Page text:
Oceania Football Confederation > News > New Zealand > Female referees reaching new heights

Female referees reaching new heights

Jones is the first New Zealand woman to officiate in the A-League, while Keighley is only the second woman to be named to officiate in the men’s Premiership.
Keighley and Jones have climbed up the ranks in the Oceania region, showing their ability as match officials at the 2016 OFC Champions League Preliminary and the 2016 Rio Olympic Games. Keighley was also a match official for the 2015 OFC U-17 Men’s Championship held in American Samoa last year.
OFC Head of Referees Department Kevin Stoltenkamp is confident their achievements will spark a passion for refereeing in other women throughout the Oceania region.
“This will be great for the future development of female referees in Oceania”, he said.
“I think after seeing what female referees are capable of achieving, we will start to see a lot more women and young girls in the region take an interest in the role,” he added.
“The talent they both showcased on the world stage at the Olympics, along with Tonga’s Lata Kaumatule, will also contribute to this. They have shown young athletes a different way to be a part of world football.”
Jones has been an assistant referee in the New Zealand Men’s National League for two seasons and is looking forward to joining Australasia’s biggest football competition and a fully professional league.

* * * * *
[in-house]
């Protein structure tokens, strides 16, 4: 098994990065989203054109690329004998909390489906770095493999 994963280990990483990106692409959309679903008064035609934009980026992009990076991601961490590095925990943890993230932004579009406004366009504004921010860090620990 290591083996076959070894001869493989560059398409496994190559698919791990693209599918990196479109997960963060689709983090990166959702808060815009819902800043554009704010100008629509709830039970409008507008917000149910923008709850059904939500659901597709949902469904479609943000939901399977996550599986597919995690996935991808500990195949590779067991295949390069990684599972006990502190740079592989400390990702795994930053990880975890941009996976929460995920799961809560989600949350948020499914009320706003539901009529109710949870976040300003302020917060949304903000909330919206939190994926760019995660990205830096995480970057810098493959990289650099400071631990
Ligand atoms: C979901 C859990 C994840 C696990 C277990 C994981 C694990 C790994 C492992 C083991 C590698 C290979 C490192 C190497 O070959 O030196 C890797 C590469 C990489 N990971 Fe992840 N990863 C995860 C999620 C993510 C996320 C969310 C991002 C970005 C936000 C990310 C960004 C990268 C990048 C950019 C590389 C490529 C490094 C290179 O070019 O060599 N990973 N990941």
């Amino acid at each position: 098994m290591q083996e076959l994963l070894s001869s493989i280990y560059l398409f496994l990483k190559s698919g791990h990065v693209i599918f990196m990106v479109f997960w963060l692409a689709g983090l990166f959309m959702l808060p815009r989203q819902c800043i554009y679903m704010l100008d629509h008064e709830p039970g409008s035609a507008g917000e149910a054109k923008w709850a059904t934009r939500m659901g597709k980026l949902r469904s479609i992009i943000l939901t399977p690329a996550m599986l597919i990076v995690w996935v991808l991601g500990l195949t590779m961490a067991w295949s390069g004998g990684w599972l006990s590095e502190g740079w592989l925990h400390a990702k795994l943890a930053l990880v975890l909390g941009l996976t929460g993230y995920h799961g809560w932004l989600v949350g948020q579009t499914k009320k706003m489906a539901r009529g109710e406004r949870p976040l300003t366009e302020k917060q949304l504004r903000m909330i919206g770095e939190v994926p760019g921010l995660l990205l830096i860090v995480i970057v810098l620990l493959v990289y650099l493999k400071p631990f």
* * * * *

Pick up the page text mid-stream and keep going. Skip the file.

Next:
“It will be great for my future development and especially leading up to my international appointments to have that experience under my belt,” Jones said.
“Keeping up with the speed of the game will be my main focus. I want to be able to make the step up successfully and to be able to make those key decisions,” she added.
Keighley has refereed in different countries around the world but is looking forward to finally reaching the men’s Premiership.
“It has been a goal for a little while now so to break ground for myself and get to the top league in New Zealand is awesome,” Keighley said.
“Being exposed to more regular quality football that has structure and player management that I have developed in my trade, having the ability to do that more regularly is going to be beneficial to my career.”
The pair hope their recent career success inspires other women to pursue professional refereeing and have the confidence to strive in the sports industry.
“I would definitely like to see myself as a role model and to show them that anyone can do it. If you have the motivation and dedication to do it then you will make it,” Jones said.
“Set goals for yourself, and if you’re prepared to put in the hard yards then you will reap the benefits. I’m dedicated in doing my fitness, training and theoretical side of it so if you push yourself then nothing should stand in your way. Having the ability obviously helps, but the main thing is to keep motivated,” she added.
Keighley is pleased to pave the way for female referees in the region and hopes to see more women follow her and Jones and pursue refereeing professionally.
“There is a massive opportunity for women in refereeing, there is a great pathway there. We don’t have enough officials so I encourage women to get involved and then practice your craft and build your knowledge to meet the needs of the game.
“It is awesome to show that it can be done, you just have to work really hard to get there.”
The A-League begins the weekend of October 7 and the Premiership draw is expected to be around the same time.

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